circuit court, has stolen another
horse and left for parts unknown.
Ziegler was not tried and sentenced
with Oakes because he was wanted
to testify against Tom Barnes.—
Ilaves Homestead.
The Chamberlain bridge is still
out, making some five or six weeks
at this stretch that traffic and ex
press and mail have been boated
over the river. Several car loads
of freight have reached Kadoka
by way of Rapid City and scores
of car loads of lumber and mer
chandise are held east of the river
waiting for the bridge to be re
placed. The June rise is still ris
ing and work on the bridge was
abandoned Monday as the water
rose fifteen inches Sunday night.
—Kadoka Reporter.
The Anti Treating Law
Some of the papers over the
state claim that the anti-treating
law is being enforced. So far as
we can see the situation is not
much changed. The saloons have
in most instances complied with
their part of the law, which is to
post up the signs reading "Public
Treating is Forbidden by Law."
There was a struggle last wintei
in the legislature over the propos
al make the saloon men re
sponsible for the enforcement of
the law by making them criminal
ly liable for violations of the
statute hi their places of business.
It was finally decided however
that the law should be aimed at
the men who treat and accept,
treats also.
Word comes from the head
quarters of the Anti-Saloon
League at Mitchell that things are
certain to be doing in the enforce
ment of the law right away*
The Mitchell dispatch is as
follows: Mitchell, S. D., July 3.
While no move was made here
yesterday to enforce the anti
treating law. State Superintend
ent W. M. Grafton of the Anti
Saloon league, gives out the
following statement: "The Anti
Saloon league will use every effort
to enforce the anti-treating law.
It is the most practical scheme yet
devised in the state for the solu
tion of the liquor traffic, problem
and we will take every step to see
that it is enforced. We are going
to carry the enforcement of the
law into every county in the
state.**
It is understood thai the test
case will be brought ait Pierre in
circuit court, and from there takes
to tbe state supreme copt to teal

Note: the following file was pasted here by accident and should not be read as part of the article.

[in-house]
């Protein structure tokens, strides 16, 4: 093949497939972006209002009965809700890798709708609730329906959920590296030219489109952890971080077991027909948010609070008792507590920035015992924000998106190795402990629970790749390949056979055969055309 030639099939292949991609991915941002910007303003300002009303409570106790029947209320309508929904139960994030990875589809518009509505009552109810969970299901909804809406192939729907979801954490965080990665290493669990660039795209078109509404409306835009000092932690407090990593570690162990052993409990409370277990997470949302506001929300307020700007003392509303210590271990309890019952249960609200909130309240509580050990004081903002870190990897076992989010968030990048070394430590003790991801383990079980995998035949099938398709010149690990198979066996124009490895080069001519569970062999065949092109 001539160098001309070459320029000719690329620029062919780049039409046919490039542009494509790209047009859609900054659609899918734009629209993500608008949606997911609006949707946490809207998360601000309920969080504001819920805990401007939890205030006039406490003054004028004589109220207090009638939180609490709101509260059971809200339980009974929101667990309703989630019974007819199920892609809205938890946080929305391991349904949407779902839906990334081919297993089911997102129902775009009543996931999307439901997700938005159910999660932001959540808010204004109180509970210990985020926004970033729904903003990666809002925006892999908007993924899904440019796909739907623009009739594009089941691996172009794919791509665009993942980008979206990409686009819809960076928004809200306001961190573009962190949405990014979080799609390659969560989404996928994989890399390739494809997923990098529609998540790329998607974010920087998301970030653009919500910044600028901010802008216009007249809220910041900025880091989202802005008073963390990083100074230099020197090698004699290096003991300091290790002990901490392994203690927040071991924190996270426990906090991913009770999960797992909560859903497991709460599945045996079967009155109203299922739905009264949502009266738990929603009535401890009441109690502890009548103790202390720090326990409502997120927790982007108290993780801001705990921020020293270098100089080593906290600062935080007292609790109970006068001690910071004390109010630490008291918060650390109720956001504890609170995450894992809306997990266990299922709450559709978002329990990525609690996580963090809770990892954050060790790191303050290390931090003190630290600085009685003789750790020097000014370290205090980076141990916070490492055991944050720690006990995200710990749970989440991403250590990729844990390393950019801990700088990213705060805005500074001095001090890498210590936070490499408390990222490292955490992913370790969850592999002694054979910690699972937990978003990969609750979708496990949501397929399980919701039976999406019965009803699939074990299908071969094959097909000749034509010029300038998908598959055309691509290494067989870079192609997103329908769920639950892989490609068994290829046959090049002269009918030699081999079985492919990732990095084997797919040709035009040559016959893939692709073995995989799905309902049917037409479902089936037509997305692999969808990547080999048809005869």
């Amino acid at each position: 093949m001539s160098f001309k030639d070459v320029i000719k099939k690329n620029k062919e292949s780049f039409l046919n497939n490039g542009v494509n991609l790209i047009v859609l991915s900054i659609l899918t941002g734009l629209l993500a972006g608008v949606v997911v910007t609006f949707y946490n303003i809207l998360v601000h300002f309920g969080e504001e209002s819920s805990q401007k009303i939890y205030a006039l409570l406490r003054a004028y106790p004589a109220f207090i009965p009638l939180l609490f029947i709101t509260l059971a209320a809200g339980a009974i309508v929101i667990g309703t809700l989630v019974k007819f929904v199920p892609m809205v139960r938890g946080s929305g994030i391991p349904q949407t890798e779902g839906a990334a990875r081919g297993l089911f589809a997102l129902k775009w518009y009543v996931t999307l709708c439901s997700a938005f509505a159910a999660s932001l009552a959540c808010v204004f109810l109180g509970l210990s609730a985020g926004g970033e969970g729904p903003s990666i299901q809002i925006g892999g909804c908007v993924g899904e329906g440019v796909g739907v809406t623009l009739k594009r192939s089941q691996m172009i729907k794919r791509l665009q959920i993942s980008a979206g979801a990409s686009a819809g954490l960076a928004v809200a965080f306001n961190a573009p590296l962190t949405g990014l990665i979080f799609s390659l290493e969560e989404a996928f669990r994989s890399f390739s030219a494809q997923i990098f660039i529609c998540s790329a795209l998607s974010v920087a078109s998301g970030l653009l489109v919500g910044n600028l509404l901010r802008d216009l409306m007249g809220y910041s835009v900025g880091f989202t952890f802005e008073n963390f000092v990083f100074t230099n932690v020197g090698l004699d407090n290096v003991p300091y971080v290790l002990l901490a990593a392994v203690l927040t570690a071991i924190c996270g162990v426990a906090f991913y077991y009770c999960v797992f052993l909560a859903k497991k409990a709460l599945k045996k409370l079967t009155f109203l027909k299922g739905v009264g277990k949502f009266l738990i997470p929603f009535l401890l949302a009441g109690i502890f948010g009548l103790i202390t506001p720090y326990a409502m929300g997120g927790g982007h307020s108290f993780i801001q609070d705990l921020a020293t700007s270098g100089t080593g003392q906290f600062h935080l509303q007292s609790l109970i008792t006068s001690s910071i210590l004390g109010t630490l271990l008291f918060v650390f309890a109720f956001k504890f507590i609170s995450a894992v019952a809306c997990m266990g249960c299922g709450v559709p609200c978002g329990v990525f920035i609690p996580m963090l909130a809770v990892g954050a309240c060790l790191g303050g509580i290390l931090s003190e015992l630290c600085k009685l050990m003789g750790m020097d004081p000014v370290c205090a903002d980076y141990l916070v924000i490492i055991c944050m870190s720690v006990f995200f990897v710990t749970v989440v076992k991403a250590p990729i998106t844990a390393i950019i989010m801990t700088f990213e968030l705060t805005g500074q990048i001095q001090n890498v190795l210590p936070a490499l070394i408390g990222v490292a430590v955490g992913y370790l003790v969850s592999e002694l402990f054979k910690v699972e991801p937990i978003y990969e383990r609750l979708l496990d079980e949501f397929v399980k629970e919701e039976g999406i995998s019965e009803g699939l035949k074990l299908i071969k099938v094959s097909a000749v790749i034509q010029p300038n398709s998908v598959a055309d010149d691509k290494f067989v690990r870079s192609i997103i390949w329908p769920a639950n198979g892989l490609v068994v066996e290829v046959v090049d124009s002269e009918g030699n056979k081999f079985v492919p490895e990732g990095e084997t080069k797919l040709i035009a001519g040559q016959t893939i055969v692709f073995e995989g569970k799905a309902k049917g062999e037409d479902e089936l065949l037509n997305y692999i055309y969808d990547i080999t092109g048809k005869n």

«eMfctfeatkii»fity
?L„ V-
VOL. IV. NO. 19. PHILIP, STANLEY COUNTY, S. D., THURSDAY, JULY 15, 1909
miles |»a of Philip.
Sec. 14.^
The Bad River News
Official County Paper
BUSINESS MEN HOLD BIG MEETING
"usiness Men's Association Consider Important
Matters-Plan to Make Philip a Registra­
tion Point-The Coming Central
Stanley County Fair
The Philip Business Men's association iaspecial session Mon
day evening. It was a meeting mafketl by the large amount of im
portant business transacted.
Chiel among the topics U| for consideration was the coming open
ing of the Cheyenne reservation at the possibility that Philip might
be named as a registration point for the opening. The town already
has an application on lile in the General Land Office at Washington,
and ways and means of pushing our claims were discussed at length.
The whole matter was referred to a special committee composed of C.
A. Bennett, J. I). Rainey and A. Prewitt- The matter is to be
taken up with the Northwestern railroad, and if possible the attitude
of that company learned. Later, if it .should be deemed necessary, a
committee will be sent to Washington.
^Those in charge of the fair association reported that all the stock
was practically subscribed and that every arrangement possible at this
date had been made to hold the biggest and best fair in the history of
the county. The directors ol' the association will hold a meeting this
week. The dates selected for the fair are September 7, 8,9 inclusive.
The ever present problem of better roads came up for considera
tion, and various committees were able to report progress. There is
a tendency to indulge in criticism in this direction, but it is quite, like,
ly that officials are doing everything they possibly can. Gradually
progress is being made in this direction.
Other less important topics came up for consideration and were
disposed of in one way and another. It was an active meeting well
attended by a large number of business men. The spirit evident was
the same that has made Philip the best town on the railroad "between
Midland and the experiment farm.''
law and if it is approved by the
latter, body, wholesale prosecu
tions will be brought all over the
state1, if necessary, to give force
and effect to the enactment, which
has the sanction of Governor
Vessey, who championed the law
while in the seriate two years ago
previous to its enactment.
Midland Man Objects to Corsets